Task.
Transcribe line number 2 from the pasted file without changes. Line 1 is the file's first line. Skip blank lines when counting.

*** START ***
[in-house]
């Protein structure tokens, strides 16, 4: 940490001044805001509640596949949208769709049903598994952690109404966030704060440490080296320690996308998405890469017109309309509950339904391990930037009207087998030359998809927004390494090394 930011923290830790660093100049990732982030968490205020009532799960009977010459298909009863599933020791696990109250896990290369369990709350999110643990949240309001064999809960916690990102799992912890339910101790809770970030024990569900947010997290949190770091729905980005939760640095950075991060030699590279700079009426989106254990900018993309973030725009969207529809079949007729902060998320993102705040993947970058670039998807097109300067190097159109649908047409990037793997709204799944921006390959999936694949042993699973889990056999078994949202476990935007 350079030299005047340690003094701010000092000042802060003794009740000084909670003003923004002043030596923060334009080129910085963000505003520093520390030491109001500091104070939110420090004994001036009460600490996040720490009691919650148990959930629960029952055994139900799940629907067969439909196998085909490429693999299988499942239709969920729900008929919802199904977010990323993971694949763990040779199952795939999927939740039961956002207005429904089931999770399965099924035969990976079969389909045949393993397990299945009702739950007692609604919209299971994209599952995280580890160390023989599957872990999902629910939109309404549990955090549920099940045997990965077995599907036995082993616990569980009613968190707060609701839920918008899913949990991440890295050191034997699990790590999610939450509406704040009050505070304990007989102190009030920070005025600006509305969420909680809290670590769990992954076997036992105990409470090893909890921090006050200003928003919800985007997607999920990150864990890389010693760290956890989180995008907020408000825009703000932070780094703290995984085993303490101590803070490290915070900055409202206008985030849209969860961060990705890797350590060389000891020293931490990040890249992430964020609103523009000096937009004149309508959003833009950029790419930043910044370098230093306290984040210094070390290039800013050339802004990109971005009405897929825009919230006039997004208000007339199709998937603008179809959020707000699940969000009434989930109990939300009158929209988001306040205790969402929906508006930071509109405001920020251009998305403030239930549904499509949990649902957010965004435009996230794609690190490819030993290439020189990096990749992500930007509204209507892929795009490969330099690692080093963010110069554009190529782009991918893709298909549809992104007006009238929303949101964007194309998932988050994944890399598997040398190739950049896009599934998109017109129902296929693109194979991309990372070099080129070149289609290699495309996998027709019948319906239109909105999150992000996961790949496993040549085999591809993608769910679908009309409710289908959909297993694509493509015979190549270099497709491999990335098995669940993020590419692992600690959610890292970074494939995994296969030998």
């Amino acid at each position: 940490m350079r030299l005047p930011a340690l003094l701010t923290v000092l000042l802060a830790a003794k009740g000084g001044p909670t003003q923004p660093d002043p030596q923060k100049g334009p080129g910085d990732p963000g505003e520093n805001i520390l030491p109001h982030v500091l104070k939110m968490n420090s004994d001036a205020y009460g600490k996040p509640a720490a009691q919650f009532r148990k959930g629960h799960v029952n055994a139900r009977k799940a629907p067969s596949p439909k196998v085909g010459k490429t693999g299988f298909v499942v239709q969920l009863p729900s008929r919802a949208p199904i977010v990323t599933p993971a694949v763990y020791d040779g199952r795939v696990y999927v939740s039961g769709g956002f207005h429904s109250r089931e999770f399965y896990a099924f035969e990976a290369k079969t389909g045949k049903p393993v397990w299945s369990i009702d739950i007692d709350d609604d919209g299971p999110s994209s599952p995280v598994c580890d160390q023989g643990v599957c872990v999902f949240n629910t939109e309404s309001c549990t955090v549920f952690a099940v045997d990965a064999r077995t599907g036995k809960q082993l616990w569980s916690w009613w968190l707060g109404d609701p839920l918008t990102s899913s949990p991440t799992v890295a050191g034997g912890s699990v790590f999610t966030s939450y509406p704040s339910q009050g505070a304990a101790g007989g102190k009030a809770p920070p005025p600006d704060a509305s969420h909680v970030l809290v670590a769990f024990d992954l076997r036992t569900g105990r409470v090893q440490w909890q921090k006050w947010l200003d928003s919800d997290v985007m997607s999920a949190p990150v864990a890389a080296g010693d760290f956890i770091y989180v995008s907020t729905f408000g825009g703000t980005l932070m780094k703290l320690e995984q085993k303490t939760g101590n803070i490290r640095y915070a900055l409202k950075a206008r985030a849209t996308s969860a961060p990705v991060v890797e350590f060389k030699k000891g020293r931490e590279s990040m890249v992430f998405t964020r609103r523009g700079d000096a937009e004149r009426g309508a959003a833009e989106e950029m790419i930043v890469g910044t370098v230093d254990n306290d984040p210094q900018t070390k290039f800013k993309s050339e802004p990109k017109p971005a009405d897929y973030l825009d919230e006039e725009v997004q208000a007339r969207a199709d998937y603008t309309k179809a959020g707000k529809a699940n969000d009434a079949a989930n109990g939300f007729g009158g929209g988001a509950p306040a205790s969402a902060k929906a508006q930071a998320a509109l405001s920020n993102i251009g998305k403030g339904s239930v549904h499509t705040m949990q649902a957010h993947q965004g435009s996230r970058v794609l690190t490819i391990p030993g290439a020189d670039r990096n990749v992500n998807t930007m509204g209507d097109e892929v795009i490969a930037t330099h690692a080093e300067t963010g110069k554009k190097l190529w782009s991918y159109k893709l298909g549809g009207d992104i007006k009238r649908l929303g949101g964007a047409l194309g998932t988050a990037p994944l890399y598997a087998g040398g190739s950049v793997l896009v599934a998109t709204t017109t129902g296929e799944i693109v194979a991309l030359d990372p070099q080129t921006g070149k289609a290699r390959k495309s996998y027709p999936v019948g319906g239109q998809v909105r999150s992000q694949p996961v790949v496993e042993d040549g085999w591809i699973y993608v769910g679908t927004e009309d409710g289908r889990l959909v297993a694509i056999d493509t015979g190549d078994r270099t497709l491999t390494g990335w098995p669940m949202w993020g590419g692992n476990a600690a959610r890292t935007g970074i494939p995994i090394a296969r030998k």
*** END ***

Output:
């Protein structure tokens, strides 16, 4: 940490001044805001509640596949949208769709049903598994952690109404966030704060440490080296320690996308998405890469017109309309509950339904391990930037009207087998030359998809927004390494090394 930011923290830790660093100049990732982030968490205020009532799960009977010459298909009863599933020791696990109250896990290369369990709350999110643990949240309001064999809960916690990102799992912890339910101790809770970030024990569900947010997290949190770091729905980005939760640095950075991060030699590279700079009426989106254990900018993309973030725009969207529809079949007729902060998320993102705040993947970058670039998807097109300067190097159109649908047409990037793997709204799944921006390959999936694949042993699973889990056999078994949202476990935007 350079030299005047340690003094701010000092000042802060003794009740000084909670003003923004002043030596923060334009080129910085963000505003520093520390030491109001500091104070939110420090004994001036009460600490996040720490009691919650148990959930629960029952055994139900799940629907067969439909196998085909490429693999299988499942239709969920729900008929919802199904977010990323993971694949763990040779199952795939999927939740039961956002207005429904089931999770399965099924035969990976079969389909045949393993397990299945009702739950007692609604919209299971994209599952995280580890160390023989599957872990999902629910939109309404549990955090549920099940045997990965077995599907036995082993616990569980009613968190707060609701839920918008899913949990991440890295050191034997699990790590999610939450509406704040009050505070304990007989102190009030920070005025600006509305969420909680809290670590769990992954076997036992105990409470090893909890921090006050200003928003919800985007997607999920990150864990890389010693760290956890989180995008907020408000825009703000932070780094703290995984085993303490101590803070490290915070900055409202206008985030849209969860961060990705890797350590060389000891020293931490990040890249992430964020609103523009000096937009004149309508959003833009950029790419930043910044370098230093306290984040210094070390290039800013050339802004990109971005009405897929825009919230006039997004208000007339199709998937603008179809959020707000699940969000009434989930109990939300009158929209988001306040205790969402929906508006930071509109405001920020251009998305403030239930549904499509949990649902957010965004435009996230794609690190490819030993290439020189990096990749992500930007509204209507892929795009490969330099690692080093963010110069554009190529782009991918893709298909549809992104007006009238929303949101964007194309998932988050994944890399598997040398190739950049896009599934998109017109129902296929693109194979991309990372070099080129070149289609290699495309996998027709019948319906239109909105999150992000996961790949496993040549085999591809993608769910679908009309409710289908959909297993694509493509015979190549270099497709491999990335098995669940993020590419692992600690959610890292970074494939995994296969030998």